By Sandrine Lemare-Boly
Tuesday 27th of March: The city of Dakar is usually a lively place. Yesterday, the atmosphere in the streets of the Senegalese capital was one of calm and serenity. Most of the shops were closed, street vendors had disappeared, administrations given their employees a day off, schools were closed… The Senegalese were enjoying what they had celebrated the day before: a power change (l’alternance).
On Sunday 25 March, ahead of the publication of official results for the second round of the presidential election, Abdoulaye Wade conceded defeat against his former Prime Minister Macky Sall.
The outgoing president congratulating his opponent on his victory is an positive symbol. Even more so as fears of a less condescending attitude on Wade’s part had been prompted throughout the campaign by late and suspicious reforms (such as the constitutional change on a third presidential term).
As votes were being counted, did Adboulaye Wade remember his own winning days of 2000? He was then the public face of “Sopi” (power change, in Wolof), and the outgoing incumbent, Abdou Diouf, had offered his congratulations before publication of official results.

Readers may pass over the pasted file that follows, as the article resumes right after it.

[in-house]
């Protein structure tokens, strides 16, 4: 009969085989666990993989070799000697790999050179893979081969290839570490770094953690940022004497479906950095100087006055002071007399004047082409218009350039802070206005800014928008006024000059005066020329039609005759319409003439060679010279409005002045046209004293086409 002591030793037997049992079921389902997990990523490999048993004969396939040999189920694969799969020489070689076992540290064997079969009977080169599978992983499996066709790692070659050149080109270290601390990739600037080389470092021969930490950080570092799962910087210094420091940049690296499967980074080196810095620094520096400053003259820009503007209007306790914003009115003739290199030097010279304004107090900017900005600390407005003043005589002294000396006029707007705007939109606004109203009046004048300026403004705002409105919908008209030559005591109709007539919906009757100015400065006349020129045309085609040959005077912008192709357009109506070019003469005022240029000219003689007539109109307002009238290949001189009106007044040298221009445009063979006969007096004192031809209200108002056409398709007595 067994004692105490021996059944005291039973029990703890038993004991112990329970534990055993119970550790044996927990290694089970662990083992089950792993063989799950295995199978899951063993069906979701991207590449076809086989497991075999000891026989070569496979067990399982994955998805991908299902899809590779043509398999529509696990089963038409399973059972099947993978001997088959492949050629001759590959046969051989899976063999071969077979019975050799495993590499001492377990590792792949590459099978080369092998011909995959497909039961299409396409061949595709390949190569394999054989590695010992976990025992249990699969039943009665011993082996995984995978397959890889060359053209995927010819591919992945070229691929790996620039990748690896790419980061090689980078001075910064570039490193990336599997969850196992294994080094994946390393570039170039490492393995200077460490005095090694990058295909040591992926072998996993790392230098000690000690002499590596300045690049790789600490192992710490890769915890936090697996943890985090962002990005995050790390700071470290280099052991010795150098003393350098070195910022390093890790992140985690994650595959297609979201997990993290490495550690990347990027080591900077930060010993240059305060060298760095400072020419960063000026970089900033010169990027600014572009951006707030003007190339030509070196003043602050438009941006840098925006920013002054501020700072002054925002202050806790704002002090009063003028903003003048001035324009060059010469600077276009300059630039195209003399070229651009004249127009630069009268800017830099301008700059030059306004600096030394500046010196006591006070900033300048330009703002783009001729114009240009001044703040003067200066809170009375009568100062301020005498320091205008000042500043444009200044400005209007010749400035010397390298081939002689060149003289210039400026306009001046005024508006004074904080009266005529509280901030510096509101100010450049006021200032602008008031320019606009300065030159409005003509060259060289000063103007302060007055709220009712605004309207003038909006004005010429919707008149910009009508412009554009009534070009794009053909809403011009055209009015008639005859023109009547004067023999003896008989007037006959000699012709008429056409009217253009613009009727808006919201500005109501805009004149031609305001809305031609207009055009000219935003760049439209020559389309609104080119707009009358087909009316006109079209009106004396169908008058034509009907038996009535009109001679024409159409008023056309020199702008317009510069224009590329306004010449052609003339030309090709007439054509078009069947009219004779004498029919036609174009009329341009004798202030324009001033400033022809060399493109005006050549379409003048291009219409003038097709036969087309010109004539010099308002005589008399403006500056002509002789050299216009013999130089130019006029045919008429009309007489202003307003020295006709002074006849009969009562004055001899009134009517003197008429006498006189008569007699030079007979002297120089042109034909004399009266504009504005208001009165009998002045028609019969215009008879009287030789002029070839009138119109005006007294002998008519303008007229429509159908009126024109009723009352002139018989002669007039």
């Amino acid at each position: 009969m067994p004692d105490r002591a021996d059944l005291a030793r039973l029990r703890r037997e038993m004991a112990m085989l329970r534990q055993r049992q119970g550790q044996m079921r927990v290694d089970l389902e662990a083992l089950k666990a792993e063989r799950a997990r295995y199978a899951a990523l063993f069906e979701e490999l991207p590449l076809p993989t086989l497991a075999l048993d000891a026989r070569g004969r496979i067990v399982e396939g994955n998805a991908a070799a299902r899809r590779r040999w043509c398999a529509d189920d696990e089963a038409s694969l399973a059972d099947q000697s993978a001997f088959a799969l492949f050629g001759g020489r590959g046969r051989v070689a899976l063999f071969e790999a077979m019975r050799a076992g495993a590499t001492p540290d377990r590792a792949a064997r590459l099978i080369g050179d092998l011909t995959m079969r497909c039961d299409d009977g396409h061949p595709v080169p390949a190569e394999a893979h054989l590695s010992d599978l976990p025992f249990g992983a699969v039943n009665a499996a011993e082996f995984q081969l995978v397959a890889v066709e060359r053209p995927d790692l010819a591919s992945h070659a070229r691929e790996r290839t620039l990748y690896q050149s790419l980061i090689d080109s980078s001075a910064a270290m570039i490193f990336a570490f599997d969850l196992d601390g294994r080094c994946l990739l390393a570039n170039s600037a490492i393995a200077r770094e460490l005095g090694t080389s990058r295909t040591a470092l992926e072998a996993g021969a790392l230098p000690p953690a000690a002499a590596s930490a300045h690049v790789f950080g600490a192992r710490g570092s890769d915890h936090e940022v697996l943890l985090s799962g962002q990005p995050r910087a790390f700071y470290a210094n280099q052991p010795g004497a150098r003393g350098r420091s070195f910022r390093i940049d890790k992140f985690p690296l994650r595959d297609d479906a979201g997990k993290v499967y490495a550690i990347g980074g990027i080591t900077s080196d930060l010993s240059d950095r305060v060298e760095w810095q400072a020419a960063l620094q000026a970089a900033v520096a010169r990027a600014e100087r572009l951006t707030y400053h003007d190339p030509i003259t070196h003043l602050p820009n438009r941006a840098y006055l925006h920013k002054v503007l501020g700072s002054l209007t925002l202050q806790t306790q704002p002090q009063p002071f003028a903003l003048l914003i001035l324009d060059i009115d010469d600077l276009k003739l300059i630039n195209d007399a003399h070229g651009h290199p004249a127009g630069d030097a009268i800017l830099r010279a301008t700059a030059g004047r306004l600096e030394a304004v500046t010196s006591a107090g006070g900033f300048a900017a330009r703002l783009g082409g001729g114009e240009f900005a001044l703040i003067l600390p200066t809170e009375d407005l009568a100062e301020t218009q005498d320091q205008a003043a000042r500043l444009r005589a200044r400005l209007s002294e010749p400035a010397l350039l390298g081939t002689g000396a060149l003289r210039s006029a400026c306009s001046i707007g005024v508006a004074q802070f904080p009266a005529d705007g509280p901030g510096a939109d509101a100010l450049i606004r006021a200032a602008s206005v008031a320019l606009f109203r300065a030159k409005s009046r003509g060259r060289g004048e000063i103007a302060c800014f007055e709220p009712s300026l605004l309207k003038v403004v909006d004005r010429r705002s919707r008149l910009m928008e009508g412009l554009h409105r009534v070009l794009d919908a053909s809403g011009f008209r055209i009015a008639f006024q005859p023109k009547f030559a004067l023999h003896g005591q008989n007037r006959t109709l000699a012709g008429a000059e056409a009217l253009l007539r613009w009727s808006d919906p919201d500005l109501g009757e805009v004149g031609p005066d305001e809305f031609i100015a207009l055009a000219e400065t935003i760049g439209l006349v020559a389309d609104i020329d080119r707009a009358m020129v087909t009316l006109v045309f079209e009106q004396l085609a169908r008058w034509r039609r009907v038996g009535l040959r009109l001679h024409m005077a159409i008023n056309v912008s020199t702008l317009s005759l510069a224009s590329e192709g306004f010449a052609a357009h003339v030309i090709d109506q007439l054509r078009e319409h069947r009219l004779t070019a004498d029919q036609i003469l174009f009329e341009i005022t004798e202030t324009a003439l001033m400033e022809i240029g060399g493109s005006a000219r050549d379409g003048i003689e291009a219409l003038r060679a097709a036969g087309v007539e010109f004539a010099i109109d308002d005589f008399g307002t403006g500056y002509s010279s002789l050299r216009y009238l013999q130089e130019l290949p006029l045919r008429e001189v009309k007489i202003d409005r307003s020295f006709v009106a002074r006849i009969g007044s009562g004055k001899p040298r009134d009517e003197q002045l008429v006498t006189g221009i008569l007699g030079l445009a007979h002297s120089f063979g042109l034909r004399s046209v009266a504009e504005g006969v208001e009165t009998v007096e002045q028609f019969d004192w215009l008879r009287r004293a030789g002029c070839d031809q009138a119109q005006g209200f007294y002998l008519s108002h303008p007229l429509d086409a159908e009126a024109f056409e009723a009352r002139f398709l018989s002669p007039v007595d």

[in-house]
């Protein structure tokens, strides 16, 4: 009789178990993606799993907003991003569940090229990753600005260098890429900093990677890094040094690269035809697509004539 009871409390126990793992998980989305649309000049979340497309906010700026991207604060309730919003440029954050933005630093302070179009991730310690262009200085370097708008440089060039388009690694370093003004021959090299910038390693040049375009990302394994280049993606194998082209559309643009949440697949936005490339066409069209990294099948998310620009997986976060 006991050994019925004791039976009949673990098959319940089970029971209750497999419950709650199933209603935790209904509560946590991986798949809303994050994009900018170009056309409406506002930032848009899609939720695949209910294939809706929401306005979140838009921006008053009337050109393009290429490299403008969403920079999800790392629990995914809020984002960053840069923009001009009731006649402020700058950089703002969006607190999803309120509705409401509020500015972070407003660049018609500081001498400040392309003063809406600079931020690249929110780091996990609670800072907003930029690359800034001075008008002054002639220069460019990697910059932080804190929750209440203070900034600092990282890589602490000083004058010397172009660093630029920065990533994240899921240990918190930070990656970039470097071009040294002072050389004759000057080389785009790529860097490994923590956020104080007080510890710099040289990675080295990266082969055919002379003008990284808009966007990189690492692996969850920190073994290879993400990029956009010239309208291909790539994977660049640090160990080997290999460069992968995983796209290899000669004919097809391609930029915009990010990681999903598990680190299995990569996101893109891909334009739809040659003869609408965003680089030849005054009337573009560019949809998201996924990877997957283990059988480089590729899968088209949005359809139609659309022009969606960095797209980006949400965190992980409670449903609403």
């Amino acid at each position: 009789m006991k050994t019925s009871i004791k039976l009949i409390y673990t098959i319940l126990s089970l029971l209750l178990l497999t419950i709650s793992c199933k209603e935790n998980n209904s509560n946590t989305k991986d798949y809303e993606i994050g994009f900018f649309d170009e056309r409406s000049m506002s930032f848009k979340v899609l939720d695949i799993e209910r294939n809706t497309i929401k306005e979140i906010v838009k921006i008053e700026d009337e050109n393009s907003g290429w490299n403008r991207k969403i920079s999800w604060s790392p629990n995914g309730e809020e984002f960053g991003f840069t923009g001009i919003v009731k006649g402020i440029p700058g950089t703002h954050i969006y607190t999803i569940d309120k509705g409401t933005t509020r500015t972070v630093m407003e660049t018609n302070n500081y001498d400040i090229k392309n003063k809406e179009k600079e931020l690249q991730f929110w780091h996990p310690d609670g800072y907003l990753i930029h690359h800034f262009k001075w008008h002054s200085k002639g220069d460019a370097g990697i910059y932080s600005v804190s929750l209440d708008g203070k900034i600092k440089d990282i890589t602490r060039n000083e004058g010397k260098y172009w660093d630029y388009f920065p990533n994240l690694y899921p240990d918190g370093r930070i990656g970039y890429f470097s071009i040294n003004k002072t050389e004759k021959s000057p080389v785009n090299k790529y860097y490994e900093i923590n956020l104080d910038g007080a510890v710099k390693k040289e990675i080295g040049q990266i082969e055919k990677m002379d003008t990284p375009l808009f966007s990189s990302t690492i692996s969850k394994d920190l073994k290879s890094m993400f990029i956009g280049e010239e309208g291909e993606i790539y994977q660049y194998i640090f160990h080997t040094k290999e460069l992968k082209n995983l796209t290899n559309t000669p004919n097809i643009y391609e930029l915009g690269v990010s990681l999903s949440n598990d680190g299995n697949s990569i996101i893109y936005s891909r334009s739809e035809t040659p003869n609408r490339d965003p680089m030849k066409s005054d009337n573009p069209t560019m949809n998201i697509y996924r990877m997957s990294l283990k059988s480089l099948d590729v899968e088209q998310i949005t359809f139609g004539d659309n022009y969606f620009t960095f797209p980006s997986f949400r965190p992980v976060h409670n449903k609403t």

This is 2012, and Abdoulaye Wade has shown great awareness. In taking the early step of publicly acknowledging his defeat, he has prevented Senegal from shifting to a state of latent chaos.
Macky Sall won the presidential poll, but victory reaches further out to Senegalese society as a whole. Stall declared on Sunday: « Ballot boxes have produced a result, but the sole winner remains the Senegalese people ».
« I will be the president of all Senegalese people » he promised. « A new era is beginning for Senegal » . « The scale of this landslide victory has shown what huge expectations the people have in this country, and I take it all in. We are now ready to get down to work, in togetherness. » he concluded.
A set of pressing and challenging issues await the new president from the day he takes office: public finances are in tatters, 800,000 people are threatened with famine in the north of the country and living standards have been steadily falling of late due to high prices and a scarce supply of stable jobs. Expectations also run high on several issues of public concerns, such as consumer prices, an ongoing crisis in the education and health systems, youth unemployment, as well as street sanitation and power supply in cities.
The election of Macky Sall and the peaceful handover of power have generated much hope among the people. Whether Sall can rise up to the challenge remains to be seen, but he is lucky enough to become head of state in a country that has shown accomplished democratic behaviour.
Written by Sandrine Lemare-Boly
Dakar, the 27th of March 2012